Downloaded from bjo.bmj.com on August 29, 2010 - Published by group.bmj.comA topical cysteamine for corneal cystine crystals in cystinosis 29Table 1Ocular adverse events (combined safety and efficacy arms)Standard formulationNew formulationEfficacy(n=15)Safety(n=20)Efficacy(n=15)Safety(n=20)Events persisting in excess of 1 hourRedness 3 4 3 6Itching 1 0 1 1Irritation 1 0 1 2Pain 0 0 0 0Blurring 0 0 0 0Burning 1 0 1 0Discomfort 2 0 2 0Severe pain 0 0 1 0Total eyes with at least one event 4 (27%) 4 (20%) 4 (27%) 6 (30%)Number of eyes with any event persisting less than 1 hour 7 (47%) 5 (25%) 10 (67%) 15 (75%)Total eyes with at least one event of any duration 8 (53%) 6 (30%) 11 (73%) 15 (75%)a third grader assessed the photograph. The median score wasused as the CCCS for that study subject.Follow up ophthalmic examinations were performed at 6months for the safety study subjects and every 3 months for 1year for the efficacy study subjects. Study subjects were evaluatedfor the presence of photophobia and blepharospasm withthe examination including best corrected visual acuity, slitlamp biomicroscopy, and slit lamp photography with assignmentof a follow up CCCS by the masked graders.The study subject or parent was asked to keep a daily calendarrecording each administration of study medication andthe study subject’s ocular status regarding side effects(namely, changes in vision, blurring, redness, episodes ofacute corneal pain, other pain, irritation, itching) in each eye.These calendars were compiled by the study coordinator toassess compliance and adverse events after 1, 2, and 4 weeks,then every 3 months thereafter until month 12. The studycoordinator scored compliance using one of “1” (poor,8/day).Average overall compliance was calculated based on theseseven assessments. Telephone contact with study subjects wasmade 1 week, 2 weeks, and 1 month after initiation of studytherapy to verify possible adverse reactions.Primary outcome definitionsFor the safety study the primary outcome was serious adversereaction associated with the new formulation of cysteaminecompared to the standard formulation. These serious adversereactions included severe redness of 50% of the conjunctivalsurface related to administration of eye drops that did notblanch with 1:1000 topical epinephrine (adrenaline), persistentpain interfering with activities of daily living, or decreasein visual acuity from corneal damage greater than one line(more than five letters) on the ETDRS chart. In addition, blurring,redness, pain, irritation, and itching lasting more than 1hour were evaluated in each eye and a comparison madebetween the eyes receiving the standard formulation versusthe new formulation at 6 months.For the efficacy study the proportion of study subjects witha reduction in CCCS of 1.00 unit or more in the eye treatedwith the new formulation and in the eye treated with thestandard formulation was calculated.Statistical analysisResults of this study were primarily categorical, yielding severalcontingency tables. All results are analysed according tothe study subject’s original treatment assignment (intentionto treat). Several analysis techniques were used to test for significance,including McNemar’s test for paired observations,Fisher’s exact test for 2 × 2 tables, Wilcoxon signed rank andCochran-Mantel-Haenszel test statistics.RESULTSBaseline evaluationA total of 20 subjects were enrolled in the safety study and 16in the efficacy study between September 1998 and July 1999.There were 13 (65%) males in the safety study and seven(47%) males in the efficacy study. All study subjects (100%)were white. Mean age at enrolment was 12.9 years (median11.5 years, age range 5–27 years) in the safety and 6 years(median 6 years, age range 2–11 years) in the efficacy study.All eyes had a baseline CCCS of at least 1.25 in the efficacystudy. One study subject prematurely discontinued therapyand did not return for follow up in each study.Study outcomeNone of the study subjects experienced any of the serious ophthalmicadverse reactions defined in the protocol and describedin the Methods section. Only one study subject in the safetystudy lost more than one line of vision. This loss was attributedto testing inconsistency. Table 1 lists the number of eyes thatexperienced redness, itching, irritation, persistent pain, blurringor burning for more than 1 hour as well as events lastingless than 1 hour. There was no difference (p>0.5) between thetreatments in the number of eyes with adverse events persistinglonger than 1 hour. Stinging and burning sensations werethe most common short term reactions and were morefrequently reported in the eye treated with the new formulationin both studies but the difference was significant only inthe safety study. Four of the safety and seven of the efficacystudy subjects reported systemic adverse events that werethought to be unrelated to the study medications.In the safety study a decrease of 1.0 or greater (improvement)in CCCS after 6 months of therapy was observed fornone out of nine eyes (0%) with baseline CCCS of >1.0 on thenew formulation and three out of 10 eyes (30%) assigned tothe standard formulation. Table 2 summarises changes inCCCS for all efficacy study subjects for the standard and theTable 2 Efficacy study at 1 year: corneal cystinecrystal score (CCCS) changes from baselineStandardformulationNewformulation>1 unit improvement* 7 (47%) 1 (7%)

Downloaded from bjo.bmj.com on August 29, 2010 - Published by group.bmj.com30 Tsilou, Thompson, Lindblad, et alFigure 1 Baseline and follow up corneal cystine crystal score (CSSS) by age and treatment of patients enrolled in efficacy study versusaverage CCCS for historic controls. 14new formulation. In the efficacy study seven of the eyesreceiving the standard formulation (47%) showed an improvementof one unit or more in the CCCS at 1 year, compared toone of the eyes (7%) receiving the new formulation (p=0.04by Fisher’s exact test). Considering eyes as paired observations,one study subject showed a one unit or moreimprovement in both eyes, while six study subjects improvedin only the eye receiving the standard formulation, and nostudy subjects improved in only the eye receiving the new formulation(p=0.031 by McNemar’s test for paired observations).Including study subjects with less than a one unitchange, a Cochran-Mantel-Haenszel statistic test indicatesthat the means are significantly different (p=0.003). Themedian change from baseline to 1 year in CCCS is –0.75 for thestandard formulation and 0.0 for the new formulation(p=0.0005 Wilcoxon signed rank).Compliance scores indicated good to excellent compliancefor 18 of the 19 safety study subjects and for all 15 efficacystudy subjects with follow up.DISCUSSIONIn the present study we tested the safety and efficacy of a newformulation that retains cysteamine as a free thiol at roomtemperature for approximately 7 months. The new formulationdoes not appear to be as effective in dissolving corneacrystals as the standard formulation. Figure 1 shows the baselineand follow up CCCS for each eye of study subjects enrolledin the efficacy study by age at enrolment and treatment overlaidon the loess curve approximating the CCCS of a historiccontrol cohort previously published. 14After 12 months oftreatment, eyes receiving the standard formulation fall wellbelow the average CCCS score of untreated age matchedhistoric controls while eyes receiving the new formulationhave 12 month scores more similar to the untreated agematched historic cohort.Study subjects tolerated the standard formulation betterthan the new formulation, and neither formulation resulted inserious ophthalmic complications. Owing to the limited studysubject population the study was unable to recruit 30 subjectsand a sample size of 20 study subjects can not rule out eventrates as great as 16% even if no events are observed. Use of thenew formulation was associated with stinging and redness atinstillation more often than the standard cysteamine formulationin people with prior experience using the standard formulation.It is possible that the new eye drops were washedout of the eyes due to tearing associated with the immediatediscomfort from the drop use, accounting for the decreasedefficacy. It is also possible that the new formulation does notpenetrate the corneal stroma as effectively as the standardformulation, although a biological basis for this hypothesis isnot available.The results from this study underscore the importance oftesting new treatments against the standard formulation,even when such treatments have pharmacologically equivalentamounts or concentrations of the active ingredient.Although the new formulation was not shown to be as effectiveas the standard formulation, this study represents the firstmulticentre, randomised and masked clinical trial to demonstratethat the standard formulation of cysteamine eye dropsreduces corneal cystine crystals in cystinosis study subjects.Further work will be needed to develop an alternativetreatment for corneal cystine crystals that does not haverestrictive storage requirements.ACKNOWLEDGEMENTSThe authors acknowledge the help of Lessie McCain for the excellentclinical coordination of the study; Ernest Kuehl, Leanne Ayres, andMarilois Chicca for grading the cornea photographs and assigning thecornea cystine crystal score (CCCS); Thomas M Clark, photographer,at the University of California, San Diego School of Medicine andCsaba Martonyi, photographer, at the University of Michigan.Supported in part by Sigma Tau Pharmaceuticals, Inc, contractN01-EY-6-2112, Clinical Trials and Statistical Study Monitoring andCoordination from the National Eye Institute, National Institutes ofHealth, and a grant from the General Clinical Research CentersProgram, MO1 RR00827, of the National Center for ResearchResources, National Institutes of Health......................Authors’ affiliationsE T Tsilou, B Rubin, M I Kaiser-Kupfer, Ophthalmic Genetics andVisual Function Branch, National Eye Institute, National Institutes ofHealth, Bethesda, MD, USAD Thompson, A S Lindblad, The EMMES Corporation, USAG F Reed, Division of Epidemiology and Clinical Research, National EyeInstitute, Bethesda, MD, USAwww.bjophthalmol.com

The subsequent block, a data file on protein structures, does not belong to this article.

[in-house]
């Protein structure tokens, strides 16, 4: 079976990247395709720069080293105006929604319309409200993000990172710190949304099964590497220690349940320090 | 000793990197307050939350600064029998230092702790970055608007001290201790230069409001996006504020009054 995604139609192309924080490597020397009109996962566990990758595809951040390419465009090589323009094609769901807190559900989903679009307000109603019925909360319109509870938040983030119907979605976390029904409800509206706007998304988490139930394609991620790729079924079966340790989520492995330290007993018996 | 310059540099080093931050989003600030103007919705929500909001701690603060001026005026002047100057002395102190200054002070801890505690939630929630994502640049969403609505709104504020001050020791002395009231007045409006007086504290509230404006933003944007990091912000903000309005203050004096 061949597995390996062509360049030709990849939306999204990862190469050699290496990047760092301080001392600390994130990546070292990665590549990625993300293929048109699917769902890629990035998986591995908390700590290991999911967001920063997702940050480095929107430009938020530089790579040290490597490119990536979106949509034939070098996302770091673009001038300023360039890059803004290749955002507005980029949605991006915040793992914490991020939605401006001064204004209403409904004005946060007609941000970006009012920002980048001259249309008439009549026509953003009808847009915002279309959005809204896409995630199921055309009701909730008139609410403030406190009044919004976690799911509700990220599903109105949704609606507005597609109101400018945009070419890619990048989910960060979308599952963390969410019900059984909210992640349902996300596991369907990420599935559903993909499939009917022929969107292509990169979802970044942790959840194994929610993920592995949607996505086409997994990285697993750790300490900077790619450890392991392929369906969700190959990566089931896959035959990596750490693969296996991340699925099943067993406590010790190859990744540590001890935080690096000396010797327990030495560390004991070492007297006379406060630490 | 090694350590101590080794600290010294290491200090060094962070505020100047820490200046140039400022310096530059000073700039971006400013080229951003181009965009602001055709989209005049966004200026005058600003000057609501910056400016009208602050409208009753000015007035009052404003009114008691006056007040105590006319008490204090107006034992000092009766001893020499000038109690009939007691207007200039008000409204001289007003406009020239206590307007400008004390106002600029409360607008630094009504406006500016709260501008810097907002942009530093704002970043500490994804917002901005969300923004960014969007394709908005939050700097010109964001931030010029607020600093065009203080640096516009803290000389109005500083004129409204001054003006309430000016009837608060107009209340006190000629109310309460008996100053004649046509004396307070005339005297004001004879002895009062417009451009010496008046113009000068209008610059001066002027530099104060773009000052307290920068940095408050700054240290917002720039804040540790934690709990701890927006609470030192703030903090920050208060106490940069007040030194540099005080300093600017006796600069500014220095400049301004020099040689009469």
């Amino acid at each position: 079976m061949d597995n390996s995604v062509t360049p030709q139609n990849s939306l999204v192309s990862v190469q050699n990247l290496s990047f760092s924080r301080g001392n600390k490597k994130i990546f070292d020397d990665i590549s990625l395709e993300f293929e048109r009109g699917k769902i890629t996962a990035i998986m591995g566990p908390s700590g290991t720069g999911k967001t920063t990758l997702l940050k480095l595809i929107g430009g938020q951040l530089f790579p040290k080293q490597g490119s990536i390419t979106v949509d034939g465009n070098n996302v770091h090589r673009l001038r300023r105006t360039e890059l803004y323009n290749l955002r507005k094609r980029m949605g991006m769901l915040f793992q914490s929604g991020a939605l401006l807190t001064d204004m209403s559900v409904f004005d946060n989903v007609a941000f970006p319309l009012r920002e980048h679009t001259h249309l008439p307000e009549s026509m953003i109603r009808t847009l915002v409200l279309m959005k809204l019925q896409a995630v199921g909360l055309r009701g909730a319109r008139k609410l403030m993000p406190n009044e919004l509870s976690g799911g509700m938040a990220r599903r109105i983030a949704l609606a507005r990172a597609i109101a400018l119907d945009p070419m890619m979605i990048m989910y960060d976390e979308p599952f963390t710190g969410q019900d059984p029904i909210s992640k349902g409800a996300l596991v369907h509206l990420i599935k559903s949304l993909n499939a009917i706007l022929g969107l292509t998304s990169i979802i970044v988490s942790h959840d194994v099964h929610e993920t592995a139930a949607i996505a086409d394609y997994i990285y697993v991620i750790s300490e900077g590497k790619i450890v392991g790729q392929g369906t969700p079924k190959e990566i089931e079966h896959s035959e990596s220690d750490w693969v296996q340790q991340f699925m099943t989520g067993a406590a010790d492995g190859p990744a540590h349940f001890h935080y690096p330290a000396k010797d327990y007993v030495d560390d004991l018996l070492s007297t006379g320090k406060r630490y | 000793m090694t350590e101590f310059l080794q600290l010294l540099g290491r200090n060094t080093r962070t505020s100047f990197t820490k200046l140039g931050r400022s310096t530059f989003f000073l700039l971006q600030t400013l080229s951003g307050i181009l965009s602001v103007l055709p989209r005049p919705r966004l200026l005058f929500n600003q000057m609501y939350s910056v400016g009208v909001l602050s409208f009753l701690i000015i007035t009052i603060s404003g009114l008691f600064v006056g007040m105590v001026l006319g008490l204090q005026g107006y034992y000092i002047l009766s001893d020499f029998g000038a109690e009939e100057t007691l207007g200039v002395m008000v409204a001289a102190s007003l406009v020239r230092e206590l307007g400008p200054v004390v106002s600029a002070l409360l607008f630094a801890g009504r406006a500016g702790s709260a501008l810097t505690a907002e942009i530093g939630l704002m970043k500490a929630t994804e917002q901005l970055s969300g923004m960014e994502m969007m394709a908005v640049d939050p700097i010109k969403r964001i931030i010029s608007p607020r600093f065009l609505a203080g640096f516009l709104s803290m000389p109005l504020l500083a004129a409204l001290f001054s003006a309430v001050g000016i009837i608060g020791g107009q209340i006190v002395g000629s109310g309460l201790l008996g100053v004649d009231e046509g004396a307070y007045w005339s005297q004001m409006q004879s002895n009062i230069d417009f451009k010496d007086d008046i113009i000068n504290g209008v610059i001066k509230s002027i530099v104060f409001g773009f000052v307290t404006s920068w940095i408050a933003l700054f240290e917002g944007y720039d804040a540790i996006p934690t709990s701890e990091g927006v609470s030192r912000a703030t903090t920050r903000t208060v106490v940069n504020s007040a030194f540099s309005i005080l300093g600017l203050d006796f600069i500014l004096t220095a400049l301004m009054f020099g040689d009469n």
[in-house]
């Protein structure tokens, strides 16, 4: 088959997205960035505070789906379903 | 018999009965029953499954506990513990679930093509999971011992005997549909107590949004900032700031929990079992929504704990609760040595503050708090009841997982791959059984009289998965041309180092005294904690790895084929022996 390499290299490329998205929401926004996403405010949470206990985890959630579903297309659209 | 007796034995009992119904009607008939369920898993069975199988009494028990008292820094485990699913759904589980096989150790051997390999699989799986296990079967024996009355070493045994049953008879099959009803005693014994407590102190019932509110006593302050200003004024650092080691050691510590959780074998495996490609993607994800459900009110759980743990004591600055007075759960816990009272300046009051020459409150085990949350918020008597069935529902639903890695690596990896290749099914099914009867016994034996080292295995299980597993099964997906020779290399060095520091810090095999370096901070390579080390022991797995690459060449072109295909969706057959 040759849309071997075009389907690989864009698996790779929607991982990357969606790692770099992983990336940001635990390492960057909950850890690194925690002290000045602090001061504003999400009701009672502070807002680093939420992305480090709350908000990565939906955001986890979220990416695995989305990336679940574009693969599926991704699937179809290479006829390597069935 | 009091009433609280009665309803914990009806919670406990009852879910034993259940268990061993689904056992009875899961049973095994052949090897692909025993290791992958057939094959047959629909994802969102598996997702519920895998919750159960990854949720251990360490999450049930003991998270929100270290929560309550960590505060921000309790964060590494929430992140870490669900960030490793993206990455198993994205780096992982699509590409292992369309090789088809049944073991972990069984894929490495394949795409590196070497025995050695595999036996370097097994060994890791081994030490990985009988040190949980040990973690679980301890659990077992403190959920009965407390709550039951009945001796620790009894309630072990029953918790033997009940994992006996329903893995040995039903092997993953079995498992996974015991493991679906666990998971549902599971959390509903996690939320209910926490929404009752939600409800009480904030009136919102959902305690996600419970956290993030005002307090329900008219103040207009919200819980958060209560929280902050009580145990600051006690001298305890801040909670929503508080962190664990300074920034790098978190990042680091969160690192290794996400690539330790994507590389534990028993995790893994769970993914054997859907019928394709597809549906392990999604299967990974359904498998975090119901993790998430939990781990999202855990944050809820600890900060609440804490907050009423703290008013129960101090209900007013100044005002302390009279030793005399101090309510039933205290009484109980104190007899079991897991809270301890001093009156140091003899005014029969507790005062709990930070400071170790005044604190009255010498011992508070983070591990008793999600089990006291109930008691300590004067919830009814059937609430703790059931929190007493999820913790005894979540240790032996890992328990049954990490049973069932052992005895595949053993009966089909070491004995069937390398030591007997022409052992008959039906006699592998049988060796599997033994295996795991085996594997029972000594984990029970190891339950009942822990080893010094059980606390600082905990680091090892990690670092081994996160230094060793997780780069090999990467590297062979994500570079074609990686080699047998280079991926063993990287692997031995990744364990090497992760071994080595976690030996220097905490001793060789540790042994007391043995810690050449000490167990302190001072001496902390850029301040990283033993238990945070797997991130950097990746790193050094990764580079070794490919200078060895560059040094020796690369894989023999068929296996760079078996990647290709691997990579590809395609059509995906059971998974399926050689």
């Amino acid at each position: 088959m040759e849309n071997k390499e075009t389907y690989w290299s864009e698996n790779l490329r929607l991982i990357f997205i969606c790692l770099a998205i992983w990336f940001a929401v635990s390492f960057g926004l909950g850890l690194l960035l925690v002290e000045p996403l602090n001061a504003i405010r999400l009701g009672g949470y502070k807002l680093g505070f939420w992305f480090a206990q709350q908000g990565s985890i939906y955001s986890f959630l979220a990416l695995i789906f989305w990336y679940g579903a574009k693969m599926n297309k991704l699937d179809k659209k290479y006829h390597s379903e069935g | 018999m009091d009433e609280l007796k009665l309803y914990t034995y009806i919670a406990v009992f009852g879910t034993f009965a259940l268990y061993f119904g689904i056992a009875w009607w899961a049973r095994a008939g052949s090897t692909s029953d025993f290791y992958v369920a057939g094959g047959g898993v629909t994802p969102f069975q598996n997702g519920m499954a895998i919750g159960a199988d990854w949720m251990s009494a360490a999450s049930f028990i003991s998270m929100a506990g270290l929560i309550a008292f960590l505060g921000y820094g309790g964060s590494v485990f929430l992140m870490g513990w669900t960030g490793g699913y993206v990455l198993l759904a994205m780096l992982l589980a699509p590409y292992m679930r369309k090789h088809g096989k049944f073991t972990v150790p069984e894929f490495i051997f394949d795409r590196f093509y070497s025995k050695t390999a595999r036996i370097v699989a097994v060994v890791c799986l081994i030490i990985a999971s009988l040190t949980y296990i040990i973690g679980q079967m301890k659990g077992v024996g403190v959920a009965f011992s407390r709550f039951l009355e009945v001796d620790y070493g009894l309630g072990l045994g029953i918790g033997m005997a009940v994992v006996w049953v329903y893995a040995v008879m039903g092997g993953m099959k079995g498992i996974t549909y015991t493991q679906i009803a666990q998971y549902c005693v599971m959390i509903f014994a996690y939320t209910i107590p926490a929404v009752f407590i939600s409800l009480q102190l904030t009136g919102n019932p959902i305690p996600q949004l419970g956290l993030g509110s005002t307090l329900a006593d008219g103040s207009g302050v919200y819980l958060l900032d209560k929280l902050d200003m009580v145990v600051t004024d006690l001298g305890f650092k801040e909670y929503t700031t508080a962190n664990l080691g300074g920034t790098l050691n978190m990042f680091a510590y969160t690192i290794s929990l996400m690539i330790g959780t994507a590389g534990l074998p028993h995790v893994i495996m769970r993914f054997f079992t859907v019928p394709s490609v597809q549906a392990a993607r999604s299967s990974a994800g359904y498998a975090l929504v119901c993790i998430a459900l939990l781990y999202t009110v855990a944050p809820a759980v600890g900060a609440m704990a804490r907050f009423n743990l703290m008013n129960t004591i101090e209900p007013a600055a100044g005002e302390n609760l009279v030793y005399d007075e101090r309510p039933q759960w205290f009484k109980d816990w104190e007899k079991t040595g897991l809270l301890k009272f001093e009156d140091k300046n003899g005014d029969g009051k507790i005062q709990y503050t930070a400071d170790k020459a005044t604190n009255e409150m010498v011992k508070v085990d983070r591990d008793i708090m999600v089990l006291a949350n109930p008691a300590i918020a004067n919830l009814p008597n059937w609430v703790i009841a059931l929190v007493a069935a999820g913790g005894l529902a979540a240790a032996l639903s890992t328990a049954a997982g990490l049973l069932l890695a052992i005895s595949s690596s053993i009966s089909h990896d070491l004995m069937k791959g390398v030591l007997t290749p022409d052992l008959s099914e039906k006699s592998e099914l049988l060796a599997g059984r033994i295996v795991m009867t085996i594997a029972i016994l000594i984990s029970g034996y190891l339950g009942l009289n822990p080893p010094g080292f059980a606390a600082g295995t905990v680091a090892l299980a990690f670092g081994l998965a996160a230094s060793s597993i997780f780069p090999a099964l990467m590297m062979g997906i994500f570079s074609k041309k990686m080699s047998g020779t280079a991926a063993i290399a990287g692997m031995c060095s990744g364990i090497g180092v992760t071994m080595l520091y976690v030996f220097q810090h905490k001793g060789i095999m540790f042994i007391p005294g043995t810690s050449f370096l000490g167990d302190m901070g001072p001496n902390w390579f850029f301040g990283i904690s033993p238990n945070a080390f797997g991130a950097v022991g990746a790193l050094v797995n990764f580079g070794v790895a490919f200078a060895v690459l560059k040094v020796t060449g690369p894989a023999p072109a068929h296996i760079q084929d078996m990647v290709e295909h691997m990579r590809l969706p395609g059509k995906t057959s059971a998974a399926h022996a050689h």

Downloaded from bjo.bmj.com on August 29, 2010 - Published by group.bmj.comA topical cysteamine for corneal cystine crystals in cystinosis 31W Gahl, Section on Human Biochemical Genetics, Heritable DisordersBranch, National Institute of Child Health and Human Development,Bethesda, MD, USAJ Thoene, Hayward Genetic Center, Tulane University Health ScienceCenter, New Orleans, LA, USAM Del Monte, Department of Pediatric Ophthalmology, University ofMichigan School of Medicine, Ann Arbor, MI, USAJ A Schneider, Department of Pediatrics, University of California, SanDiego School of Medicine, La Jolla, CA, USAD B Granet, Departments of Pediatrics and Ophthalmology, University ofCalifornia, San Diego School of Medicine, La Jolla, CA, USACorrespondence to: Ekaterini Tsilou, MD, Ophthalmic Genetics andVisual Function Branch, National Eye Institute, National Institutes ofHealth, 10 Center Drive, MSC-1860, Building 10, Room 10N226,Bethesda, MD 20892, USA; tsiloue@nei.nih.govAccepted for publication 16 July 2002REFERENCES1 Gahl WA, Bashan N, Tietze F, et al. Cystine transport is defective inisolated leukocyte lysosomes from patients with cystinosis. Science1982;217:1263–5.2 Gahl WA, Tietze F, Bashan N, et al. Defective cystine exodus fromisolated lysosome-rich fractions of cystinotic leucocytes. JBiolChem1982;257:9570–5.3 Jonas AJ, Smith ML, Schneider JA. ATP-dependent lysosomal cystineefflux is defective in cystinosis. JBiolChem1982;257:13185–8.4 Town M, Jean G, Cherqui S, et al. A novel gene encoding an integralmembrane protein is mutated in nephropathic cystinosis. Nat Genet1998;18:319–24.5 Kaiser-Kupfer MI, Caruso RC, Minckler DS, et al. Long-term ocularmanifestations in nephropathic cystinosis. Arch Ophthalmol1986;104:706–11.6 Gahl WA, Kaiser-Kupfer MI. Complications of nephropathic cystinosisafter renal failure. Pediatr Nephrol 1987;1:260–8.7 Gahl WA, Reed GF, Thoene JG, et al. Cysteamine therapy for childrenwith nephropathic cystinosis. N Engl J Med 1987;316:971–7.8 Markello TC, Bernardini IM, Gahl WA. Improved renal function inchildren with cystinosis treated with cysteamine. N Engl J Med1993;328:1157–62.9 Gahl WA, Charnas L, Markello TC, et al. Parenchymal organ cystinedepletion with long-term cysteamine therapy. Biochem Med Metab Biol1992;48:275–85.10 Kimonis VE, Troendle J, Rose SR, et al. Effects of early cysteaminetherapy on thyroid function and growth in nephropathic cystinosis. J ClinEndocrinol Metab 1995;80:3257–61.11 Cantani A, Giardini O, Ciarnella Cantani A. Nephropathic cystinosis:ineffectiveness of cysteamine therapy for ocular changes. Am JOphthalmol 1983;95:713–4.12 Kaiser-Kupfer MI, Fujikawa L, Kuwabara T, et al. Removal of cornealcrystals by topical cysteamine in nephropathic cystinosis. N Engl J Med1987;316:775–9.13 Kaiser-Kupfer MI, Gazzo MA, Datiles MB, et al. A randomizedplacebo-controlled trial of cysteamine eye drops in nephropathiccystinosis. Arch Ophthalmol 1990;108:689–93.14 Gahl WA, Kuehl EM, Iwata F, et al. Corneal crystals in nephropathiccystinosis: natural history and treatment with cysteamine eyedrops. MolGenet Metab 2000;71:100–20.15 Iwata F, Kuehl EM, Reed GF, et al. A randomized clinical trial of topicalcysteamine disulfide (cystamine) versus free thiol (cysteamine) in thetreatment of corneal cystine crystals in cystinosis. Mol Genet Metab1998;64:237–42.ECHO ................................................................................................................Please visit theBritish JournalofOphthalmologywebsite [www.bjophthalmol.com] for link tothis full article.Immne response to bacterial antigens indicates recurrent acute anterioruveitisAFinnish study has provided evidence that recurrent acute anterior uveitis (AAU) is linked withraised antibody responses possibly related to repeated infections, persistence of bacterial antigens,or a naturally heightened immune reactivity.Most patients with AAU were positive for HLA-B27 (86% versus 9% controls) and 84% had recurrentAAU. Spondyloarthropathy (SpA) was diagnosed for 25% of patients; 27% had eye complications in oneor both eyes.Serum antibodies to a range of bacteria associated with SpAs did not differ significantly in their presenceor titres between patients and controls. However, recurrent AAU (10 recurrences) was theonly variable associated with positive responses against one or several bacteria. No persistence of bacterialantigens could be shown in peripheral blood mononuclear cells, but Chlamydia pneumoniae DNA wasfound in an antibody negative patient.Sixty four patients with AAU first examined between 1993 and 1996 and then in September-December1999 and 64 age and sex matched healthy controls were compared for serum antibodies to a range ofbacteria by ELISA (Salmonella, Yersinia spp, Klebsiella pneumoniae, Proteus mirabilis, Campylobacter jejuni, andBorrelia burgdorferi) or microimmunofluorescence (Clamydia spp). Salmonella and yersinia antigens werelooked for by immunofluorescence of purified blood mononuclear cells and C pneumoniae DNA by PCR.AAU occurs in SpA but its cause is unknown. It seems to be associated with HLA-B27 and infections.In many ways its characteristics mirror those of reactive arthritis, but whether bacterial antigens persistin AAU, as they do in reactive arthritis, was not known.m Annals of the Rheumatic Diseases 2002;61:1012–1016.www.bjophthalmol.com